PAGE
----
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High prices of coconut pinch consumers’ pockets

With coconut production in the state hitting a plateau and demand outpacing supply, the humble nut is now being sold for as high as Rs 50 in various markets, reports Bhiva P Parab

Coconut is an essential commodity in Goan kitchens, however nowadays the skyrocketing prices are hurting consumer badly. The prices of coconuts have increased significantly and consumers are not happy with shelling double the rate in recent days.

   A staple in Goan cooking, small size coconuts which were once priced at Rs 8 to 12 are now sold at Rs 14 to Rs 22, while the price of the medium sized coconuts have also almost doubled. It was earlier priced between Rs 14 to Rs 16 and the bigger coconuts which was earlier priced at around Rs 24 to 28 are now sold at around Rs 40 to Rs 50 in the various local markets. It may be noted that the quantity of coconuts available in the state has also decreased.

A local vendor went on to say that prices are bound to increase as the supply is less. “The price increase is at the wholesaler end,” according to the vendor, who said that difficulties in coconut cultivation are one of the reasons for lower produce and spike in prices.

“Coconut pluckers are not available and they charge high for plucking the coconuts, which is also one reason for the increasing prices of coconuts,” said the vendor. He revealed that, that there is shortage in supply of bigger sized coconuts in the markets and most of the coconuts available are of small and medium sizes. Further the quantity of coconuts coming from various parts of Goa is less.

Goa being a tourism state sees robust consumption of tender coconuts which is why some local farmers no longer wait till the nut is mature but pluck them earlier instead.  “With tender coconut selling for Rs 40 to 50 as opposed to Rs 20-30 per mature nut in the market, it is a profitable venture for farmers to choose the immature variant,” according to the information available from the sources.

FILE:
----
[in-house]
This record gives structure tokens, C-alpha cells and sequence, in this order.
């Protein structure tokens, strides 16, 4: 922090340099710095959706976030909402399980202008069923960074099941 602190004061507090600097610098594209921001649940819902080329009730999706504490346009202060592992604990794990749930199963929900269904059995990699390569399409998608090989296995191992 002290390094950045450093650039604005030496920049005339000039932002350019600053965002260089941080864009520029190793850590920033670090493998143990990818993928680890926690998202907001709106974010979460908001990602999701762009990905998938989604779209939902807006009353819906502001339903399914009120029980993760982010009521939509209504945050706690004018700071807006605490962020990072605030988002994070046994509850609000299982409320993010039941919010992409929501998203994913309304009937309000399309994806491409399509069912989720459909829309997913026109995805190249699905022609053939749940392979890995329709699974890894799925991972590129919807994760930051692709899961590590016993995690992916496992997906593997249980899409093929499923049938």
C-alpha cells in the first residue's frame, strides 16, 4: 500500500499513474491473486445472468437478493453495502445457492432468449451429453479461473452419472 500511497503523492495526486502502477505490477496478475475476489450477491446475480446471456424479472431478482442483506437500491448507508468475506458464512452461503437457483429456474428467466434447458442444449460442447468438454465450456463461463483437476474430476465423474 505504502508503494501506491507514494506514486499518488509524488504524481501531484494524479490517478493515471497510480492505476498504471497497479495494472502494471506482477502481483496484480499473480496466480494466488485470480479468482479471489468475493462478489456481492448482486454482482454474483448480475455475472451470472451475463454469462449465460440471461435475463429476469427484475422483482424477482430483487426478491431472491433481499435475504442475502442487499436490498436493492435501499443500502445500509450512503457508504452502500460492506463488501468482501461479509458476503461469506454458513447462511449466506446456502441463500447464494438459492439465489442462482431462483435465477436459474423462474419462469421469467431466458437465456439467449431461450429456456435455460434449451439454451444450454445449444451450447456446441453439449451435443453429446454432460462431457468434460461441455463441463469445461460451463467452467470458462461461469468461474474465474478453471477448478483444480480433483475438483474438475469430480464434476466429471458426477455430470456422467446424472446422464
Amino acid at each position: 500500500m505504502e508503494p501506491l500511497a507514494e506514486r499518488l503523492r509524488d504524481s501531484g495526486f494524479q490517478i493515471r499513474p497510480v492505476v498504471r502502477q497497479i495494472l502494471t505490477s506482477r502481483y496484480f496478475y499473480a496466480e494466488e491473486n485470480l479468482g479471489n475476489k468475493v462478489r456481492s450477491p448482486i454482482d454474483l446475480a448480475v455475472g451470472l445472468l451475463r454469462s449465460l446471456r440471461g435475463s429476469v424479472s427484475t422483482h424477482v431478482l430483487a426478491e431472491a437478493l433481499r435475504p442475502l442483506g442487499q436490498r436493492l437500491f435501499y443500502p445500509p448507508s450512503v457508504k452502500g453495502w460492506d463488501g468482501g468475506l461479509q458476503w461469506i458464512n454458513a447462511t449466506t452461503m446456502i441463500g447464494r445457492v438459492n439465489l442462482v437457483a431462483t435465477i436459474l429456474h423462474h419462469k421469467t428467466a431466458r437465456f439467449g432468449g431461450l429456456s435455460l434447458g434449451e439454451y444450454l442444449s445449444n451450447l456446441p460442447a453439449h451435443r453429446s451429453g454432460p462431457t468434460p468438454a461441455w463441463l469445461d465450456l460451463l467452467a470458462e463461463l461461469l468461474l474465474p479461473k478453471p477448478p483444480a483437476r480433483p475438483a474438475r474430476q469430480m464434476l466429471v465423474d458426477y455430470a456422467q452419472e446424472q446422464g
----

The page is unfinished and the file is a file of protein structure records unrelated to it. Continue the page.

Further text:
A consumer said, “I bought three coconuts for Rs 100 from the market, which means it cost me around Rs 35 per coconut, the same sized coconuts a couple of months back were available at prices ranging from Rs 20 and now I have to pay almost the double the price of it. It is hitting our pockets as we in Goa require coconuts almost every day.”

Another consumer said, “We cannot do without coconut in our kitchen, however these days seeing the skyrocketing prices we have reduced consumption of it. For few days it is okay to reduce use of coconut however we cannot do it for long.  I hope that the prices of the coconuts come down quickly.”

It may be noted that the supply of the coconuts coming from outside the state of Goa has decreased and this is another reason for the rise in the price. Demand of the coconuts in the state is more than the production and so coconuts are procured from the states like Maharashtra, Karnataka and Kerala to meet the local.

Some of the farmers say that the coconut mite attack and various other issues are affecting production adversely. Goan coconuts are getting smaller in size gradually, according to the farmers. Increase in the production of the coconuts requires proper care of the coconut tree like by applying fertilizers, using neem, etc. Care of the coconut tree is necessary for preventing the attack of pests, like coconut mite.

 A farmer went on to say that the young generations shy from doing the hard work of farming as they are educated and agriculture is not a very lucrative job. “The younger generation needs to be encouraged to get involved in the cultivation, especially coconut plantations as coconut is one commodity which does not get spoiled like vegetables in few days and can be stored for several months. The  government should come forward with some scheme which will encourage the younger generation to come into agriculture and look at various problems faced by farmers so that the production of coconuts increases in the future,” said a farmer.

  It may be noted that if farmers employ labourers for taking care of coconut trees there is hardly any profit as they have to pay for the wages of the labourers and the rates of labourers have become high in the recent years.

 Coconut cultivation in the state hovers in the range of 130 million nuts annually with production in 2017-18 estimated at 131.63 million nuts. The area under cultivation is about 26,169 hectares pointing towards an average productivity of 5030 coconuts per hectare.

The state is ideally placed for cultivation of coconuts, viz. climate wise but faces the hurdles of small sized plantations and low yield per tree. Although the volume of coconut cultivation is low, Goa is regarded as a traditionally coconut producing state together with Kerala, Karnataka, Tamil Nadu and Andhra Pradesh. The last four states are the top coconut producers

in India.

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